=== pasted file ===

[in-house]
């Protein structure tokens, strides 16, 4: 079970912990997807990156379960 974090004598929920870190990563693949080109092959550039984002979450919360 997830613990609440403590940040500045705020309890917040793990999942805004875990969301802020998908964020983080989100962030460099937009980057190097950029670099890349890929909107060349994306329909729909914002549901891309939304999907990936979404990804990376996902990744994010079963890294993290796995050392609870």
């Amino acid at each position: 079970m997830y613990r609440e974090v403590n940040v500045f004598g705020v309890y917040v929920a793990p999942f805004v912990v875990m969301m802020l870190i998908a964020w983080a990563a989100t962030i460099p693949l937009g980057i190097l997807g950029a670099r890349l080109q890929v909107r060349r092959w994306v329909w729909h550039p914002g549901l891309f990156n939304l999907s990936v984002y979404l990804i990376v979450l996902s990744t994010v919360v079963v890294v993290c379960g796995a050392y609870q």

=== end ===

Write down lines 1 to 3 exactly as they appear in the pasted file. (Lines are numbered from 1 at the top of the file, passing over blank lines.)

[in-house]
């Protein structure tokens, strides 16, 4: 079970912990997807990156379960 974090004598929920870190990563693949080109092959550039984002979450919360 997830613990609440403590940040500045705020309890917040793990999942805004875990969301802020998908964020983080989100962030460099937009980057190097950029670099890349890929909107060349994306329909729909914002549901891309939304999907990936979404990804990376996902990744994010079963890294993290796995050392609870």
């Amino acid at each position: 079970m997830y613990r609440e974090v403590n940040v500045f004598g705020v309890y917040v929920a793990p999942f805004v912990v875990m969301m802020l870190i998908a964020w983080a990563a989100t962030i460099p693949l937009g980057i190097l997807g950029a670099r890349l080109q890929v909107r060349r092959w994306v329909w729909h550039p914002g549901l891309f990156n939304l999907s990936v984002y979404l990804i990376v979450l996902s990744t994010v919360v079963v890294v993290c379960g796995a050392y609870q």